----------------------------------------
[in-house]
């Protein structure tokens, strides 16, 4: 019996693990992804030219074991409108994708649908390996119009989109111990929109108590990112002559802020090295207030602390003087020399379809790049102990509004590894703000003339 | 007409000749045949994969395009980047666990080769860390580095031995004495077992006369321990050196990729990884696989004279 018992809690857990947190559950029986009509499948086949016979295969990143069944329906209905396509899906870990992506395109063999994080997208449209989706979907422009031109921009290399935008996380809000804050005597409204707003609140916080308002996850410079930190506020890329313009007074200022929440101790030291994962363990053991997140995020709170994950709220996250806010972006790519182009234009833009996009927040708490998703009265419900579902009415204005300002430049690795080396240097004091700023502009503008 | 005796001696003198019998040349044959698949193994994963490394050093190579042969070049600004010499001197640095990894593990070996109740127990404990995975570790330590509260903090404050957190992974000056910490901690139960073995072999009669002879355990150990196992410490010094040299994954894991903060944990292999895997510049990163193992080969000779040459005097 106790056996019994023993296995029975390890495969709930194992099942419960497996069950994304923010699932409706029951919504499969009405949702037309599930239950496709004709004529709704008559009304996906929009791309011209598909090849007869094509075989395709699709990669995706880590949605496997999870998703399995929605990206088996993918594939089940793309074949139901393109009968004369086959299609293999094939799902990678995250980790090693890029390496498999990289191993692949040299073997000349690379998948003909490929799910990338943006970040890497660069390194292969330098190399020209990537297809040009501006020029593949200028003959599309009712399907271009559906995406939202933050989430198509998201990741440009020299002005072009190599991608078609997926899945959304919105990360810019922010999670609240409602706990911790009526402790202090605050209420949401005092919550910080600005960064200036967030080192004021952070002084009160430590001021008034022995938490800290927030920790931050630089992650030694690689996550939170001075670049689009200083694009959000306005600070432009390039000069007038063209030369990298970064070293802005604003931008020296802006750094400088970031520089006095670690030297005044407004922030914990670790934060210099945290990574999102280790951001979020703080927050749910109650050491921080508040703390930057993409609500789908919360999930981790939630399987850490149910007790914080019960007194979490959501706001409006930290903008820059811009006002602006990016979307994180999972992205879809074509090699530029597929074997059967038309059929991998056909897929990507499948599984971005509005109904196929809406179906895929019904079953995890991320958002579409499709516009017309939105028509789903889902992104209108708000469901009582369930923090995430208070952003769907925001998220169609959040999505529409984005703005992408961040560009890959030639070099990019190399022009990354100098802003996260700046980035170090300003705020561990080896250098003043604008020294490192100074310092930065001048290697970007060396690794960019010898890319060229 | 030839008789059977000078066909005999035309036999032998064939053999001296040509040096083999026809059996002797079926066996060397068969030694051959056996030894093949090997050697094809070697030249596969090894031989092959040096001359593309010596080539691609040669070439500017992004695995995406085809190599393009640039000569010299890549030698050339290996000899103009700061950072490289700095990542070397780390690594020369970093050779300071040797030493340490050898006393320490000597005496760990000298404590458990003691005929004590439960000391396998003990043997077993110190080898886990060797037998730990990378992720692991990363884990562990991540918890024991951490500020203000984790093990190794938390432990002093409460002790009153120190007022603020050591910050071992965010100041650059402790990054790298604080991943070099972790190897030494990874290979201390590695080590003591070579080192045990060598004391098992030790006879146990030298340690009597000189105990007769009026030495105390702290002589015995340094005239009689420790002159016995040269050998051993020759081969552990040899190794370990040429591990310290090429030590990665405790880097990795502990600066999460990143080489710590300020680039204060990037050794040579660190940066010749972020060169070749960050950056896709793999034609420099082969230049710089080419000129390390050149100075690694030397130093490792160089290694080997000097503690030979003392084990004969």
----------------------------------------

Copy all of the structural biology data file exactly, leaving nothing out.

[in-house]
């Protein structure tokens, strides 16, 4: 019996693990992804030219074991409108994708649908390996119009989109111990929109108590990112002559802020090295207030602390003087020399379809790049102990509004590894703000003339 | 007409000749045949994969395009980047666990080769860390580095031995004495077992006369321990050196990729990884696989004279 018992809690857990947190559950029986009509499948086949016979295969990143069944329906209905396509899906870990992506395109063999994080997208449209989706979907422009031109921009290399935008996380809000804050005597409204707003609140916080308002996850410079930190506020890329313009007074200022929440101790030291994962363990053991997140995020709170994950709220996250806010972006790519182009234009833009996009927040708490998703009265419900579902009415204005300002430049690795080396240097004091700023502009503008 | 005796001696003198019998040349044959698949193994994963490394050093190579042969070049600004010499001197640095990894593990070996109740127990404990995975570790330590509260903090404050957190992974000056910490901690139960073995072999009669002879355990150990196992410490010094040299994954894991903060944990292999895997510049990163193992080969000779040459005097 106790056996019994023993296995029975390890495969709930194992099942419960497996069950994304923010699932409706029951919504499969009405949702037309599930239950496709004709004529709704008559009304996906929009791309011209598909090849007869094509075989395709699709990669995706880590949605496997999870998703399995929605990206088996993918594939089940793309074949139901393109009968004369086959299609293999094939799902990678995250980790090693890029390496498999990289191993692949040299073997000349690379998948003909490929799910990338943006970040890497660069390194292969330098190399020209990537297809040009501006020029593949200028003959599309009712399907271009559906995406939202933050989430198509998201990741440009020299002005072009190599991608078609997926899945959304919105990360810019922010999670609240409602706990911790009526402790202090605050209420949401005092919550910080600005960064200036967030080192004021952070002084009160430590001021008034022995938490800290927030920790931050630089992650030694690689996550939170001075670049689009200083694009959000306005600070432009390039000069007038063209030369990298970064070293802005604003931008020296802006750094400088970031520089006095670690030297005044407004922030914990670790934060210099945290990574999102280790951001979020703080927050749910109650050491921080508040703390930057993409609500789908919360999930981790939630399987850490149910007790914080019960007194979490959501706001409006930290903008820059811009006002602006990016979307994180999972992205879809074509090699530029597929074997059967038309059929991998056909897929990507499948599984971005509005109904196929809406179906895929019904079953995890991320958002579409499709516009017309939105028509789903889902992104209108708000469901009582369930923090995430208070952003769907925001998220169609959040999505529409984005703005992408961040560009890959030639070099990019190399022009990354100098802003996260700046980035170090300003705020561990080896250098003043604008020294490192100074310092930065001048290697970007060396690794960019010898890319060229 | 030839008789059977000078066909005999035309036999032998064939053999001296040509040096083999026809059996002797079926066996060397068969030694051959056996030894093949090997050697094809070697030249596969090894031989092959040096001359593309010596080539691609040669070439500017992004695995995406085809190599393009640039000569010299890549030698050339290996000899103009700061950072490289700095990542070397780390690594020369970093050779300071040797030493340490050898006393320490000597005496760990000298404590458990003691005929004590439960000391396998003990043997077993110190080898886990060797037998730990990378992720692991990363884990562990991540918890024991951490500020203000984790093990190794938390432990002093409460002790009153120190007022603020050591910050071992965010100041650059402790990054790298604080991943070099972790190897030494990874290979201390590695080590003591070579080192045990060598004391098992030790006879146990030298340690009597000189105990007769009026030495105390702290002589015995340094005239009689420790002159016995040269050998051993020759081969552990040899190794370990040429591990310290090429030590990665405790880097990795502990600066999460990143080489710590300020680039204060990037050794040579660190940066010749972020060169070749960050950056896709793999034609420099082969230049710089080419000129390390050149100075690694030397130093490792160089290694080997000097503690030979003392084990004969």